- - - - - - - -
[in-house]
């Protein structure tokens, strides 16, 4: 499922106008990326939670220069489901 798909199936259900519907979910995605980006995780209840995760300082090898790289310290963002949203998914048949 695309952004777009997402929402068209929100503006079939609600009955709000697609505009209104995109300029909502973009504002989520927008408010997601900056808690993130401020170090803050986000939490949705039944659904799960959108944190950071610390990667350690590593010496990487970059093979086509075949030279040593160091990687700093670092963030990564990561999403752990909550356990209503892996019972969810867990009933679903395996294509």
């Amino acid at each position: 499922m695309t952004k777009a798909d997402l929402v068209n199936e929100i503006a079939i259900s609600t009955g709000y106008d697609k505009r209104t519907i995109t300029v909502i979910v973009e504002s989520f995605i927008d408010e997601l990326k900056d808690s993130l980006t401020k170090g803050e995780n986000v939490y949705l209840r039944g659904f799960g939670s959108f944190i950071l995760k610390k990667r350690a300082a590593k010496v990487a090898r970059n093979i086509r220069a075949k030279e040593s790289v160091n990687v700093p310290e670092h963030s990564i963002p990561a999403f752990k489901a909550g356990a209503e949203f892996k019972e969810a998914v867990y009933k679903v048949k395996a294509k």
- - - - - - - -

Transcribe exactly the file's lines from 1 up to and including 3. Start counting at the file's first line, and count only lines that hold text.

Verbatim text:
[in-house]
């Protein structure tokens, strides 16, 4: 499922106008990326939670220069489901 798909199936259900519907979910995605980006995780209840995760300082090898790289310290963002949203998914048949 695309952004777009997402929402068209929100503006079939609600009955709000697609505009209104995109300029909502973009504002989520927008408010997601900056808690993130401020170090803050986000939490949705039944659904799960959108944190950071610390990667350690590593010496990487970059093979086509075949030279040593160091990687700093670092963030990564990561999403752990909550356990209503892996019972969810867990009933679903395996294509």
């Amino acid at each position: 499922m695309t952004k777009a798909d997402l929402v068209n199936e929100i503006a079939i259900s609600t009955g709000y106008d697609k505009r209104t519907i995109t300029v909502i979910v973009e504002s989520f995605i927008d408010e997601l990326k900056d808690s993130l980006t401020k170090g803050e995780n986000v939490y949705l209840r039944g659904f799960g939670s959108f944190i950071l995760k610390k990667r350690a300082a590593k010496v990487a090898r970059n093979i086509r220069a075949k030279e040593s790289v160091n990687v700093p310290e670092h963030s990564i963002p990561a999403f752990k489901a909550g356990a209503e949203f892996k019972e969810a998914v867990y009933k679903v048949k395996a294509k």